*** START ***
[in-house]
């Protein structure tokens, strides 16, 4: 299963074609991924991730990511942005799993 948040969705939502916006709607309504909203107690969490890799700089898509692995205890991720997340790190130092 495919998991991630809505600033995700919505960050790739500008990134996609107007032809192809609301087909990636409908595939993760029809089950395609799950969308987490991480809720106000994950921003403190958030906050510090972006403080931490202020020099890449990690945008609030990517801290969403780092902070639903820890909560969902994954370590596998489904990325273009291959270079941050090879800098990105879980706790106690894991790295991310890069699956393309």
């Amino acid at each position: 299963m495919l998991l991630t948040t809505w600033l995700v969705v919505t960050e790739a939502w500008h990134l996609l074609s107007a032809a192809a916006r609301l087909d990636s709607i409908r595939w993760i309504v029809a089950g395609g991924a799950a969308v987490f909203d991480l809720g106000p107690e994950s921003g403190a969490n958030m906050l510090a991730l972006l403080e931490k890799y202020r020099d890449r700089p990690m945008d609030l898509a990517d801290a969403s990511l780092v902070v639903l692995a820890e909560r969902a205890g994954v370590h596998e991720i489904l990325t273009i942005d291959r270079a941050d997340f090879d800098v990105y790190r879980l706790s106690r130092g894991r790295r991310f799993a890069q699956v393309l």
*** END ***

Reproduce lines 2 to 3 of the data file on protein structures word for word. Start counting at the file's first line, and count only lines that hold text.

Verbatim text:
């Protein structure tokens, strides 16, 4: 299963074609991924991730990511942005799993 948040969705939502916006709607309504909203107690969490890799700089898509692995205890991720997340790190130092 495919998991991630809505600033995700919505960050790739500008990134996609107007032809192809609301087909990636409908595939993760029809089950395609799950969308987490991480809720106000994950921003403190958030906050510090972006403080931490202020020099890449990690945008609030990517801290969403780092902070639903820890909560969902994954370590596998489904990325273009291959270079941050090879800098990105879980706790106690894991790295991310890069699956393309």
């Amino acid at each position: 299963m495919l998991l991630t948040t809505w600033l995700v969705v919505t960050e790739a939502w500008h990134l996609l074609s107007a032809a192809a916006r609301l087909d990636s709607i409908r595939w993760i309504v029809a089950g395609g991924a799950a969308v987490f909203d991480l809720g106000p107690e994950s921003g403190a969490n958030m906050l510090a991730l972006l403080e931490k890799y202020r020099d890449r700089p990690m945008d609030l898509a990517d801290a969403s990511l780092v902070v639903l692995a820890e909560r969902a205890g994954v370590h596998e991720i489904l990325t273009i942005d291959r270079a941050d997340f090879d800098v990105y790190r879980l706790s106690r130092g894991r790295r991310f799993a890069q699956v393309l």